American Roots: Moral Associations

By Primus St. John Primus St. John
1    Kinship:
      Is embarrassing the wind,
      Like dead black boys,
      Falling down from the trees,
      Then downstream–
      On their knees,
      Blood like,
      Like a rich nation.

2    Metaphor:
      Becomes humiliating,
      And clean,
      Ticking like a ripe machine.
      Do not
      Bend,
      Fold,
      Or mutilate me–
      This is your future speaking.

3    The air smells so metaphysical
      We have accused it–
      Of smog,
      And lost manhood,
      Then all ritual.

4    Whoever wrote:
      A view is a mountain speaking
      But left the introduction
      For the snow,
      And accused silence
      Of its soul.

5    The whole nation:
      Is a stanza of blackness,
      A huge white whale,
      Faith in space
      (Like the newspapers),
      And the quiet insistence
      We have peace,
      And it’s your world, brother.

Primus St. John, "American Roots: Moral Associations" from Communion: Poems 1976-1998. Copyright © 1999 by Primus St. John. Reprinted with the permission of Copper Canyon Press, P.O. Box 271, Port Townshend, WA 98368-0271, coppercanyonpress.org.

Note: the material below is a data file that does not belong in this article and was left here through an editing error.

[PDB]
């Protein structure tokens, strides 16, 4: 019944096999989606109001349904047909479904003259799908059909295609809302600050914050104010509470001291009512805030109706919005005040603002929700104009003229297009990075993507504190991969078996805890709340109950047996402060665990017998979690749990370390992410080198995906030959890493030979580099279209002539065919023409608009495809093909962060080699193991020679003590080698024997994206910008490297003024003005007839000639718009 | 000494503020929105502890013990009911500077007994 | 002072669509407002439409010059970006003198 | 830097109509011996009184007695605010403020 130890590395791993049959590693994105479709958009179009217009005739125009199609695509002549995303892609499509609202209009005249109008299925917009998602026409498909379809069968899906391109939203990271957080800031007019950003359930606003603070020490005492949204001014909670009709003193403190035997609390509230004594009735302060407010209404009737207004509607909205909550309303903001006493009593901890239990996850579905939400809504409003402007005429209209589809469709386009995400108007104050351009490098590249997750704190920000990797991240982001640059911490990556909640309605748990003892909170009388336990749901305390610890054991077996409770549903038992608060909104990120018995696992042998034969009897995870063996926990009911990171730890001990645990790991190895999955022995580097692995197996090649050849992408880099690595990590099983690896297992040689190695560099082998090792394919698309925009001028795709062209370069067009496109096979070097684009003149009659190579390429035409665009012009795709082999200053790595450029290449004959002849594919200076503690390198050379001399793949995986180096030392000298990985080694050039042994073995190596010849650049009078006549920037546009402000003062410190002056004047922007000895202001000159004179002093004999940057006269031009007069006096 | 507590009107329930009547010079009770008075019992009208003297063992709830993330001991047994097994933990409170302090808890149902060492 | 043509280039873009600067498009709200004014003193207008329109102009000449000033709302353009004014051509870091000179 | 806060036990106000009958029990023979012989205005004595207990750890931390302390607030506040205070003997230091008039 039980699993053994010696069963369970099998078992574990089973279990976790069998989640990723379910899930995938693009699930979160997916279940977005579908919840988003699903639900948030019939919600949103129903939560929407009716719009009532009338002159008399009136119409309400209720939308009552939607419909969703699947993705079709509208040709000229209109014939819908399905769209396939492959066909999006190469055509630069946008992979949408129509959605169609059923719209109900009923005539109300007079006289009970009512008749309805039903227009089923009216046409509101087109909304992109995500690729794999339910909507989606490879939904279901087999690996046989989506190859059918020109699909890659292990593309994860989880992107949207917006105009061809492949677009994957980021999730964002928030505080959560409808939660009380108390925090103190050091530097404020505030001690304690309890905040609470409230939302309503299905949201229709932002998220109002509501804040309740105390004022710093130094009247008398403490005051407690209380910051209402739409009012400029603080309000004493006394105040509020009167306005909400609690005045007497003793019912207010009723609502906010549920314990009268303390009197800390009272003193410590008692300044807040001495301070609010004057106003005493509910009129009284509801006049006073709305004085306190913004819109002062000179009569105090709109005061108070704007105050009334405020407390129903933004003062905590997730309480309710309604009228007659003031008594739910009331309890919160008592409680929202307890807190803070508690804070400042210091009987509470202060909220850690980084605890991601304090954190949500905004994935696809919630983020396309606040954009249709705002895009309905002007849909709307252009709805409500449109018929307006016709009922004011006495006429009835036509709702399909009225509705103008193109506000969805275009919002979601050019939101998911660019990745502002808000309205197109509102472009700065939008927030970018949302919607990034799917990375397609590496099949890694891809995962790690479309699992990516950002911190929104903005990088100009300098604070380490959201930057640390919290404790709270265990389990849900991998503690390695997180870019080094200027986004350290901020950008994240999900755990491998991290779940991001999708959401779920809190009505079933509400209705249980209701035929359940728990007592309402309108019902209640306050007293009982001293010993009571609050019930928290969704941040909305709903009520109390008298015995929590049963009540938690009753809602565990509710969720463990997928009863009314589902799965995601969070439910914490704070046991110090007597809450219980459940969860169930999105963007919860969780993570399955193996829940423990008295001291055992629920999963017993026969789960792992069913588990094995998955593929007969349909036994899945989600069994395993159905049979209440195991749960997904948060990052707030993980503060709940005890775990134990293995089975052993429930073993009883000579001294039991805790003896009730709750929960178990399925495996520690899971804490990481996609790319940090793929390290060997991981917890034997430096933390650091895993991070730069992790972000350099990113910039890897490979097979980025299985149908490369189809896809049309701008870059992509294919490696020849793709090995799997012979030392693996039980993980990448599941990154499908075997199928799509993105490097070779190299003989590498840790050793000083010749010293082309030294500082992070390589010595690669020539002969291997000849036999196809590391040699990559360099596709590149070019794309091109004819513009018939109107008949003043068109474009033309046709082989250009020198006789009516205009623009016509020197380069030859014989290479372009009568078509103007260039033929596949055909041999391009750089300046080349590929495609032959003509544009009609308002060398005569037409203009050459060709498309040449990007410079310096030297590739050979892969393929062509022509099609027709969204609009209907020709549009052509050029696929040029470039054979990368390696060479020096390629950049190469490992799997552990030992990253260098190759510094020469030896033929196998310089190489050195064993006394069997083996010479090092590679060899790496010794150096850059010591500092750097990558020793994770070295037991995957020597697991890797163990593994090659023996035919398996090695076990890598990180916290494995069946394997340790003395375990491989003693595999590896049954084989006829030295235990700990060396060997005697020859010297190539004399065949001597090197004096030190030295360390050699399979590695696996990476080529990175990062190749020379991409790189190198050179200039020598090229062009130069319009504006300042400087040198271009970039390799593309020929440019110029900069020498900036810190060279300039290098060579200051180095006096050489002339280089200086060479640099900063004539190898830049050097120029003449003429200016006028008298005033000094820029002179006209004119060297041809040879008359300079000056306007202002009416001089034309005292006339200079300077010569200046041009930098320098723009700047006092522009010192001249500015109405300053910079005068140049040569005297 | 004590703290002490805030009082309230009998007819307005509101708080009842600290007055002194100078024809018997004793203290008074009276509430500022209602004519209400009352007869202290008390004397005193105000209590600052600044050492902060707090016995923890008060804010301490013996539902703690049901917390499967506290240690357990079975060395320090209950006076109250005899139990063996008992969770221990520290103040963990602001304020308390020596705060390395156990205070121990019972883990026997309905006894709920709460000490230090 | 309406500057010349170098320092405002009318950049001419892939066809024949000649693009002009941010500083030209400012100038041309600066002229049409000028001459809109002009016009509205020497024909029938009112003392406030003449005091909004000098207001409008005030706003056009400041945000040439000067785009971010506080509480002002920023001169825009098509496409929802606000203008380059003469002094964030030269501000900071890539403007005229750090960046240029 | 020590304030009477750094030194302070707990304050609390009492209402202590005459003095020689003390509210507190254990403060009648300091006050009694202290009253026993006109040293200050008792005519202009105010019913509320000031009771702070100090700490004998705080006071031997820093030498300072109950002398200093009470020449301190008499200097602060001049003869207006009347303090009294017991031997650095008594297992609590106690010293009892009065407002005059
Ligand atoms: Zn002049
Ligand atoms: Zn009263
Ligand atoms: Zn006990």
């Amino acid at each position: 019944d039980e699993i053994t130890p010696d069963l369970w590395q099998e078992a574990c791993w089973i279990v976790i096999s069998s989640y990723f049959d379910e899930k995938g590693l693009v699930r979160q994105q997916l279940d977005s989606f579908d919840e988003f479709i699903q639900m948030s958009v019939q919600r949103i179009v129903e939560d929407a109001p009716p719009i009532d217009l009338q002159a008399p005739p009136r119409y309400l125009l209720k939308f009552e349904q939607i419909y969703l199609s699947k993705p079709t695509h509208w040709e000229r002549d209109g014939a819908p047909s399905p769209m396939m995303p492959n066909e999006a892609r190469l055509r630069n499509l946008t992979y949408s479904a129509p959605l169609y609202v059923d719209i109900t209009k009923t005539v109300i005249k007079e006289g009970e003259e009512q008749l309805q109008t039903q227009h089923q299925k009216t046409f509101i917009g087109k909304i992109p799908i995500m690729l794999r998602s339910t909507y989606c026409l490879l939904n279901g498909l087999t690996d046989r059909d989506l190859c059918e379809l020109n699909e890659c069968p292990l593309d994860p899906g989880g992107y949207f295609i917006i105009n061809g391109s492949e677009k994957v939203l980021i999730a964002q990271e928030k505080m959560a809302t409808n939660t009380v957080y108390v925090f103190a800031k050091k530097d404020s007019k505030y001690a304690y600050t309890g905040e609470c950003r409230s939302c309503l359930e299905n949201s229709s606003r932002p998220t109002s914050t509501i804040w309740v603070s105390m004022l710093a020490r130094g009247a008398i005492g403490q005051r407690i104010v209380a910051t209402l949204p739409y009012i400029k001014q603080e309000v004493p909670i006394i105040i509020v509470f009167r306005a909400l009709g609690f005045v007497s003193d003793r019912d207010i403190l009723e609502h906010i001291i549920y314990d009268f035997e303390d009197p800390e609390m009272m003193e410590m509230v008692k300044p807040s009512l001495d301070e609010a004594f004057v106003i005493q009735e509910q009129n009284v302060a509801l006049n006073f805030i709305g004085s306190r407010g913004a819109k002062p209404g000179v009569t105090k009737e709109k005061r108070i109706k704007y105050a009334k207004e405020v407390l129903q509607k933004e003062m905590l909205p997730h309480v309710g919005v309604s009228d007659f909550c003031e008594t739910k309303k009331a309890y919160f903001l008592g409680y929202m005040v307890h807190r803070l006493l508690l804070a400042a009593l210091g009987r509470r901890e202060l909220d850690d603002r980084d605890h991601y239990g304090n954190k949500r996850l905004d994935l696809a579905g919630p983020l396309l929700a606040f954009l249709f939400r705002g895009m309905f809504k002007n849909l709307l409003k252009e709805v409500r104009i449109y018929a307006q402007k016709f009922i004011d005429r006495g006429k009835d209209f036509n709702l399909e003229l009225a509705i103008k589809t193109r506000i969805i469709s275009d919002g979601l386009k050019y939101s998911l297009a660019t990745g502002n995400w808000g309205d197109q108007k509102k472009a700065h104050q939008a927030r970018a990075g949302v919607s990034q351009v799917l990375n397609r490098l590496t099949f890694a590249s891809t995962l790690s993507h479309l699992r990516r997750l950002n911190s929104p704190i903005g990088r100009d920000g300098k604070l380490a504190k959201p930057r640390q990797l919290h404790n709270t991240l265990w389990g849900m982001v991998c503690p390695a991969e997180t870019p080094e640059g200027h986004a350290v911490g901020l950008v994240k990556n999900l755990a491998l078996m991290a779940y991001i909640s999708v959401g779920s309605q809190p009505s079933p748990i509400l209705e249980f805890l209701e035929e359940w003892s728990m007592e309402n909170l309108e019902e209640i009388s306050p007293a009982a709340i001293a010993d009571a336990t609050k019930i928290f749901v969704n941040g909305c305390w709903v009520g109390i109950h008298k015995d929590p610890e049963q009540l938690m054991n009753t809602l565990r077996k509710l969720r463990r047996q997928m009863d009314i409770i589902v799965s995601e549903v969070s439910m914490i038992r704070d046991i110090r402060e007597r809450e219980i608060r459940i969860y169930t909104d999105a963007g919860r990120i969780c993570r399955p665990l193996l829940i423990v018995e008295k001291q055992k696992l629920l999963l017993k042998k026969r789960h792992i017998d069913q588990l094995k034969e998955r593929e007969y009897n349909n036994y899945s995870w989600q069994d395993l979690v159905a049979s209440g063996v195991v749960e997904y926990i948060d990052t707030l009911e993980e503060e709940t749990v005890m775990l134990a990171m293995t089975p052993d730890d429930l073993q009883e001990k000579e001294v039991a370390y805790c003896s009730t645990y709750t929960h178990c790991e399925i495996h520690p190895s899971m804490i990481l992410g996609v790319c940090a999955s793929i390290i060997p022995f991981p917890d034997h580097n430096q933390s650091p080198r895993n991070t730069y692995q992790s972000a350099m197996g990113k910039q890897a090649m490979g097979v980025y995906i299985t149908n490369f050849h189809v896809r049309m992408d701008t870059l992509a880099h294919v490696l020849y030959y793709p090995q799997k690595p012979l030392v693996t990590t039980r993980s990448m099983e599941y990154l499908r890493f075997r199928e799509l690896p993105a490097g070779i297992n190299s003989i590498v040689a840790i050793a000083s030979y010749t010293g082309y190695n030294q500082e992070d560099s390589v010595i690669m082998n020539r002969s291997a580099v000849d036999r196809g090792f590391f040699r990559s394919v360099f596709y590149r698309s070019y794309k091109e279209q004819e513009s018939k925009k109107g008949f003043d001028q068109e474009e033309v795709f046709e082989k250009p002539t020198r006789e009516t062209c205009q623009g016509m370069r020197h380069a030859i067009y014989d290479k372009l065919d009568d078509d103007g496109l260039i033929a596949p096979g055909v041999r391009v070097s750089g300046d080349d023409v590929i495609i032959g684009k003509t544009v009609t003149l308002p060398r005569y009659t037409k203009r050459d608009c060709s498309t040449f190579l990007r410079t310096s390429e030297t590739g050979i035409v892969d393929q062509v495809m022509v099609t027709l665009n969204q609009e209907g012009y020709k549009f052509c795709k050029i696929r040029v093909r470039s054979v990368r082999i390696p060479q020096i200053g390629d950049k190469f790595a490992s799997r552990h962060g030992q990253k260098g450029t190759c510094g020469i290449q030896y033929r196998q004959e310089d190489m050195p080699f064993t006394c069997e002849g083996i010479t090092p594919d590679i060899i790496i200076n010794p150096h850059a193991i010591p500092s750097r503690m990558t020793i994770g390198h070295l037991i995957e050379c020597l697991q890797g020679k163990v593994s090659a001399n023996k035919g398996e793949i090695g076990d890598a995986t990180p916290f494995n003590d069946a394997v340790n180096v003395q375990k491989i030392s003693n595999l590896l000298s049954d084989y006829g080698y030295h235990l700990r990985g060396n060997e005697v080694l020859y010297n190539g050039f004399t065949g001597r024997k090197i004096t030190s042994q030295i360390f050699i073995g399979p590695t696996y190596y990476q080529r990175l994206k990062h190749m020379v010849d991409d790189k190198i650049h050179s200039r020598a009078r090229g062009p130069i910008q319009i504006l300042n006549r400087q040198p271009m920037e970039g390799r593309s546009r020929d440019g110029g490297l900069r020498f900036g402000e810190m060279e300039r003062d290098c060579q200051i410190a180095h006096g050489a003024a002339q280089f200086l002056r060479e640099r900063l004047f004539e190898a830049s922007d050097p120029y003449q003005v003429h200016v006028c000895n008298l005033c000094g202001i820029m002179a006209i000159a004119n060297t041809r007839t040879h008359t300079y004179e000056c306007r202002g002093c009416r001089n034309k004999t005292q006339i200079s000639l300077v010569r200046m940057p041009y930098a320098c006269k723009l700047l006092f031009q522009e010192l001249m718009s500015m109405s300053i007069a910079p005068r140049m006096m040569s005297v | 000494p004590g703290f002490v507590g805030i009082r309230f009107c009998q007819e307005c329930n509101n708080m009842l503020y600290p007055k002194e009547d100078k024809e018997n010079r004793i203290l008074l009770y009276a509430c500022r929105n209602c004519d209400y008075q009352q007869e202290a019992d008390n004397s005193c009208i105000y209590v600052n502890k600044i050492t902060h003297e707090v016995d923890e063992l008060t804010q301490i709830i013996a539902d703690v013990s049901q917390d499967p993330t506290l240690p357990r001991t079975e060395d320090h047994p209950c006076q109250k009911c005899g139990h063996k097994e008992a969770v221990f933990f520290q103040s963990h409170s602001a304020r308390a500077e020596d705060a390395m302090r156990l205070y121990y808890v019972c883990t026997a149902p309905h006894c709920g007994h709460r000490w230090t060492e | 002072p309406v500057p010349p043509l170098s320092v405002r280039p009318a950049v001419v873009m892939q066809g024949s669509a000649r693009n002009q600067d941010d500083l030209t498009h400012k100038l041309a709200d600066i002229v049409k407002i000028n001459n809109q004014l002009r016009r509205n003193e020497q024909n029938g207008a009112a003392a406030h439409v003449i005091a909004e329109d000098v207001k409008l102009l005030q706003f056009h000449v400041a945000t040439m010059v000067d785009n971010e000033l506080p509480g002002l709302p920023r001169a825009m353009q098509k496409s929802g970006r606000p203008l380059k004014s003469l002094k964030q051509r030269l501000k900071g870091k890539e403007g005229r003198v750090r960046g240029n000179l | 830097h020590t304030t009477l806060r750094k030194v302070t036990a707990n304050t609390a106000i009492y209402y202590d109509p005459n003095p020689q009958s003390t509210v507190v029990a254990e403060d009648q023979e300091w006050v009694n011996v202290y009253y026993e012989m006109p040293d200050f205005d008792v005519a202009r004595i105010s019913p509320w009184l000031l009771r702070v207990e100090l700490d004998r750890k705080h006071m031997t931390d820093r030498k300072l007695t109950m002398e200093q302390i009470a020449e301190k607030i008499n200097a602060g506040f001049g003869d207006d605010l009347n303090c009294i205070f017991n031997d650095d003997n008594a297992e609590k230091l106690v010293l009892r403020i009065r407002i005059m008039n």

Source: Communion: Poems 1976-1998 (Copper Canyon Press, 1999)

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Poet Primus St. John

POET’S REGION U.S., Northwestern

Subjects Arts & Sciences, History & Politics, Social Commentaries, Race & Ethnicity, Poetry & Poets

 Primus  St. John

Biography

Primus St. John was born in New York City in 1939. For more than 30 years he has lived in Oregon and taught at Portland State University. He is one of the inaugurators of the national Poets in the Schools program, the editor of two anthologies, and the author of several collections of poetry, for which he has received an Oregon Book Award and a Western States Book Award. Three of these books have been collected together, along . . .

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SUBJECT Arts & Sciences, History & Politics, Social Commentaries, Race & Ethnicity, Poetry & Poets

POET’S REGION U.S., Northwestern

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